Former Principal Scientist of Weather.com and good friend of WeatherWatch.co.nz Bruce Rose has helped us answer a unique and tricky question – and his answer is quite interesting, especially to the hardcore weather geeks out there. The question came to us from WeatherWatch follower Matt Talbot on our Facebook page.
“I have spent a lot of time trying to work out longer term predicting. The one thing that has become quite apparent to me is the closeness of our weather patterns to the north east of USA” writes Matt. He says for some reason unknown to him, whatever the winter US north east receives, New Zealand gets a similar winter following.
“ie Winter 2015-16 in The USA was a couple of early dumps then a period of unseasonably warm weather then when January hit and they had a fair bit of snow from then on with the prevailing NE wind flow which is there snow maker.
“Looking at our current winter to date we are following a very similar trend. I have also looked into past seasons and we are very similarly aligned. You may remember the Polar Vortex system that hit the USA last winter 2014-2015. A very cold flow with not a huge amount of moisture but bloody cold,” writes Matt. “I’m not sure if you have looked at this trend or whether its a complete coincidence”.
So we decided to contact our good friend Bruce Rose, who recently retired from global weather giant Weather.com and The Weather Channel as their Principal Scientist. Bruce also helped set up the amazing technology behind Wunderground’s forecasts for New Zealand. Bruce’s response about this was very interesting:
“Your reader’s question is a good one,” responds Dr Rose. “Both New Zealand and New England climates have “teleconnections” to El Nino (ENSO) and the North Atlantic Oscillation (NAO) … so it would not surprise me that there is some validity in the qualitative observation that severe New England winters are correlated positively to severe New Zealand winters”.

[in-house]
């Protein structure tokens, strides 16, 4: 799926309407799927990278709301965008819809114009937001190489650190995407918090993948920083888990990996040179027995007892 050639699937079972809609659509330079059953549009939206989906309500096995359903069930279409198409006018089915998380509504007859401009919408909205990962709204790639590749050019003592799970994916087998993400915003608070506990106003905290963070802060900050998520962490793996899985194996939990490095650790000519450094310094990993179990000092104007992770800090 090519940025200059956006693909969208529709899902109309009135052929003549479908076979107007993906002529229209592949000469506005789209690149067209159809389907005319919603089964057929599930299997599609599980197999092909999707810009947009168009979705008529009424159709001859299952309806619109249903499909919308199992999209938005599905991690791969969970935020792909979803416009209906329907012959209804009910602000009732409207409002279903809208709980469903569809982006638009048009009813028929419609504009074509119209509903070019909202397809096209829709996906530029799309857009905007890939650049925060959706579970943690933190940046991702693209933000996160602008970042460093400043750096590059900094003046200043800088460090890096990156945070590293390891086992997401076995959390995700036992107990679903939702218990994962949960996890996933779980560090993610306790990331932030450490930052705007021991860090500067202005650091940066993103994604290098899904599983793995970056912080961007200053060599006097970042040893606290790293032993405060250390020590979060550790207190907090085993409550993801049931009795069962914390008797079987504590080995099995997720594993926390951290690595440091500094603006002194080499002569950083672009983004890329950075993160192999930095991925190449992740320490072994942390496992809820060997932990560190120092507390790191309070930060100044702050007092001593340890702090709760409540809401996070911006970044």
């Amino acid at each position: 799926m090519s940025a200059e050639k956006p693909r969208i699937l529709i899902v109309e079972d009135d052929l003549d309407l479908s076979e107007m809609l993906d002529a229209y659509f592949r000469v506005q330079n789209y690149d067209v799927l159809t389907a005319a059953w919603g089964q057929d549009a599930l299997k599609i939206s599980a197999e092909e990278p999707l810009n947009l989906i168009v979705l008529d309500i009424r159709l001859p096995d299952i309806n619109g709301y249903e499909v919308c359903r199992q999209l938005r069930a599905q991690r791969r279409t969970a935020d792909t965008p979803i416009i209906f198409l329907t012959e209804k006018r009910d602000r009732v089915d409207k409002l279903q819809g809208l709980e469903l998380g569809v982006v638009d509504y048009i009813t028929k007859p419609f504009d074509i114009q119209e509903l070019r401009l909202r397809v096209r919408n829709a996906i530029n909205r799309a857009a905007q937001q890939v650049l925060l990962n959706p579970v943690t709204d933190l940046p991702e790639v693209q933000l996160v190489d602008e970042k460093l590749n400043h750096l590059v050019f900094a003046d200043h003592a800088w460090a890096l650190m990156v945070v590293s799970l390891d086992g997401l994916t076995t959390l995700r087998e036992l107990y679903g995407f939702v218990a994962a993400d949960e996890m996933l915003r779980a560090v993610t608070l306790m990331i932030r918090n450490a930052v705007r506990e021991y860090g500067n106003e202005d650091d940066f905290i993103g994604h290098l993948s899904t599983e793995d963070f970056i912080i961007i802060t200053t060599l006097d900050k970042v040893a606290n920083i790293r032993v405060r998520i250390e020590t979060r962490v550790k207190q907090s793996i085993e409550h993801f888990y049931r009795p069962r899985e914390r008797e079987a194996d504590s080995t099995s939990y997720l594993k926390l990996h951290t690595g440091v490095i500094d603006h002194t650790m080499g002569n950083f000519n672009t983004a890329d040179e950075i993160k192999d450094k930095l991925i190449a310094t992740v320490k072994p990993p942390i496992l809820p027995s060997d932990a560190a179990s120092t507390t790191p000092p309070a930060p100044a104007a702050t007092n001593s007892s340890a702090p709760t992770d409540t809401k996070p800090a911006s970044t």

Bruce goes on to say “I do not know of a specific study in this regard … but here is one comparing climates of New Zealand Alps and European Alps that touch on some of these issues: ftp://ftp.shef.ac.uk/pub/uni/academic/D-H/geog/felix/PAC_Summer_Reading/sturmanandwanner.pdf
“It would be easy to test this hypothesis .. and it might show a correlation .. I encourage anyone to take a stab,” writes Bruce Rose.
So perhaps New Zealanders can keep an eye on the weather in the north east of the United States of America to see if there is any correlation to the same season in New Zealand half a year down the track. If so, that could be quite a helpful tool for forecasters and others who look to seasonal forecasting for business.
A big thank you to Dr Bruce Rose – he’s based in Cleveland, Ohio, where Donald Trump’s Republican Convention is underway this week. Bruce says they’re looking forward to it all clearing out of town!